No, Sha'ul did not play charades in "becoming as" the people around him. What he did was empathize with them. He put himself in their position (hence the lengthy phrase I use to translate "became as"). He entered into their needs and aspirations, their strengths and weaknesses, their opportunities and constraints, their ideas and feelings and values — in short, to use the current vernacular, he tried to understand "where they were coming from." In addition he made a point of doing nothing to offend them (10:32). Having established common ground with those he was trying to reach, he could then communicate the Good News in patterns familiar to them, using rabbinical teaching methods with Jews, philosophical thought-forms with Greeks. With the "weak" he could bear with their overscrupulousness, because he understood its origin (8:7-12). He did everything possible to overcome all barriers — psychological, social, and especially cultural; for he knew that the task of communicating the Good News had been entrusted to him (vv. 15-18,23), and he could not expect others to meet him halfway. But he never condescended by imitating or feigning ungodliness or legalistic compulsiveness or "weak" scrupulosity, for the degree to which he would change his behavior to make them feel at ease was always constrained by his living "within the framework of Torah as upheld by the Messiah" (v. 21).
Moreover, Sha'ul's strategy of removing unnecessary barriers between himself and those whom he hoped to win to faith, far from being outside the pale of what Judaism can consider ethical behavior, was anticipated by Hillel when he accepted as a proselyte a Gentile who insisted on being taught the Torah "while standing on one foot" (Shabbat 31a, quoted in Mt 7:12N; but on this also see David Daube's The New Testament and Rabbinic Judaism, University of London: The Athlone Press, 1956; reprinted by Amo Press, 1973; Part III, Chapter 11).
In order to win Jews. In v. 19 Sha'ul announced that his goal was "to win as many people as possible," that is, as many of all kinds of people as he could. By "winning" them, of course, he means getting them to realize that they are sinners who need God's forgiveness and can obtain it only by accepting Yeshua's atoning death on their behalf. For a discussion of the Jewish antecedents of the Greek word for "win," kerdaino, see Part III, Chapter 12 of Rabbi Daube's book cited above.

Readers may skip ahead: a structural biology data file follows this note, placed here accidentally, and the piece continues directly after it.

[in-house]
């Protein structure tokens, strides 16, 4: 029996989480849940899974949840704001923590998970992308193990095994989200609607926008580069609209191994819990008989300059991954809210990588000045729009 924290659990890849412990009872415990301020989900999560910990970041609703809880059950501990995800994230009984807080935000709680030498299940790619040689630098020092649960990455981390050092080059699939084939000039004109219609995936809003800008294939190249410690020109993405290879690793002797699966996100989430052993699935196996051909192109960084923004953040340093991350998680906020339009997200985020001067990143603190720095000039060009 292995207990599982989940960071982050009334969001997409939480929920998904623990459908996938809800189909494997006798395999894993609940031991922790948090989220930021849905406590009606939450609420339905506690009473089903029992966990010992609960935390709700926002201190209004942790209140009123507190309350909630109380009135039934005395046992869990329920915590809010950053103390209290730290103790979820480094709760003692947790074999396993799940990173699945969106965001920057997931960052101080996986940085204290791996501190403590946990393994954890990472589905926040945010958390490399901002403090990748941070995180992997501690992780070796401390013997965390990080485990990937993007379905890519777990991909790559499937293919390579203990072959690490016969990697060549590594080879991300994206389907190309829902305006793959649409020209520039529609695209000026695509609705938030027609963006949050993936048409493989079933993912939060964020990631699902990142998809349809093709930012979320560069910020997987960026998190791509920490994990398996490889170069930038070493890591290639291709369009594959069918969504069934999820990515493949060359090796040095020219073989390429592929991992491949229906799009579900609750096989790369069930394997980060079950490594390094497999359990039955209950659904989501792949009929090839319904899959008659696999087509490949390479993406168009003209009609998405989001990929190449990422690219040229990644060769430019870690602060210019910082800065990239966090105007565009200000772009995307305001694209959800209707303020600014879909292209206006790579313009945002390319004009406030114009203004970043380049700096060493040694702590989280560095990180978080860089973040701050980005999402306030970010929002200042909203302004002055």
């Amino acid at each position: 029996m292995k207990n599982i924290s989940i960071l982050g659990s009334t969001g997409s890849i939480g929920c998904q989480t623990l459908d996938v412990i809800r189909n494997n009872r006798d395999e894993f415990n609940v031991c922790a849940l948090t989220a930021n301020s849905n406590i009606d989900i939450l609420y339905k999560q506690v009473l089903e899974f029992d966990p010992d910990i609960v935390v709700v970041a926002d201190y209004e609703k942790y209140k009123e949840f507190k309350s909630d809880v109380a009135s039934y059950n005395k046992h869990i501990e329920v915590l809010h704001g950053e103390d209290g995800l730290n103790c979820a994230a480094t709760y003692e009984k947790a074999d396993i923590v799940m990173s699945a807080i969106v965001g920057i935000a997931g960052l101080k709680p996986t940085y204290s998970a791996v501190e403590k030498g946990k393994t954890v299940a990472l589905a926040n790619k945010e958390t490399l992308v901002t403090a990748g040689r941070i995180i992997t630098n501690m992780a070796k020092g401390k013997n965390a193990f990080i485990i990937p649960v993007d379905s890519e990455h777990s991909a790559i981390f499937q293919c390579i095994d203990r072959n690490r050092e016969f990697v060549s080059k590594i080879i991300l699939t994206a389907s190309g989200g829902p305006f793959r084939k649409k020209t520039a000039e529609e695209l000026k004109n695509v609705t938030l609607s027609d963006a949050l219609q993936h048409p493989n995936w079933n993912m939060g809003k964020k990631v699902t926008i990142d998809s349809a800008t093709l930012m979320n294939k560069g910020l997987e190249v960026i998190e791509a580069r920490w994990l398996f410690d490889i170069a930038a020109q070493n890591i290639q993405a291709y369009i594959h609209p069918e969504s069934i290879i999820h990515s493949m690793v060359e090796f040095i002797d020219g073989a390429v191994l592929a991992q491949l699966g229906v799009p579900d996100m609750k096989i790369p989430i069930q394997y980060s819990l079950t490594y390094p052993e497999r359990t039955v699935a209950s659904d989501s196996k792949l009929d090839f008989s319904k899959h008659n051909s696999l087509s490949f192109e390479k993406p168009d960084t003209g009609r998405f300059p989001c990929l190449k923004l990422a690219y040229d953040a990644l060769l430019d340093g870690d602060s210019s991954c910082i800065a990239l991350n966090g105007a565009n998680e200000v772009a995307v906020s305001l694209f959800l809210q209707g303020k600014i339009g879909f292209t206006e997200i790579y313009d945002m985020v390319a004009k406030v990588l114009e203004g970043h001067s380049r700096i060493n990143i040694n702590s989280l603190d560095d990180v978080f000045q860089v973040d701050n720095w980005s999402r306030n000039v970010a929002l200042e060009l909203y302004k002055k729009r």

Note that Jews are not exempt from needing God's forgiveness through Yeshua; if they were, Sha'ul would not be making efforts "to win Jews." Those in the Jewish community today who object to evangelistic targeting of Jews should be aware that Sha'ul gave "winning Jews" as one of his specific goals; and at the end of this section of his letter he exhorts believers to imitate him (11:1). Those who urge followers of Yeshua to desist from evangelizing Jewish people are either unaware of what this verse means or consciously inciting them to violate a religious precept.
v. 20b People in subjection to a legalistic perversion of the Torah, literally, "those under law." The two questions here are:
(1) Who are "those under law"? and
(2) what is meant by "under law"? The first question will be easier to address after we have glanced briefly at the second.
I say "briefly" because my detailed remarks on "under law" are in Ga 3:23bN. Here I note that Greek upo потоп does not mean under "law" in a general sense, or even under "the Torah." Rather, it means "under something that is not the Torah but a perversion of it, specifically, a perversion that tries to turn it into a set of rules that supposedly one can obey 'legalistically,' that is, mechanically, with neither faith nor love for either God or men, yet nevertheless thereby earn God's applause and approval." This is why I use the phrase, "a legalistic perversion of the Torah."
Further, people are not "under" it merely in the sense of "having to obey" it, but "under" it in an oppressive sense, "insubjection to" it as to a slavemaster (a metaphor Sha'ul uses wherever the phrase "upo потоп" appears, that is, in both Galatians and Romans). The legalistic perversion refers to both (1) aspects of the objective system of law developed within Jewish society, and (2) the subjective phenomenon that takes place when an individual turns God's Torah, which is based on grace and trust, into rules and compulsiveness. For more, see especially Ga 3:23bN and also Ro 3:20bN, 6:14-15N; Ga 2:16bN.
"Those under law" are, in my judgment, not Jews but Gentiles who have been Judaized. My reasoning is as follows: Sha'ul has already spoken about Jews and has no need to repeat himself by calling Jews "those under law"; to do so adds nothing; instead it raises the bogus issue of why he should mention the same group of people twice. The distinction some commentators make between nationality ("a Jew") and religion ("under law") did not exist for first-century Jews; Jews began thinking in this way only in the late eighteenth and nineteenth centuries (with disastrous results in the Holocaust, when Jews who considered themselves "good Germans" by nationality remained in Germany under the Nazis and perished by the hundreds of thousands). Further, there is not another Greek kai here to be translated epexegetically as "that is" (first paragraph of v. 20aN) and thereby justify understanding the sentence this way.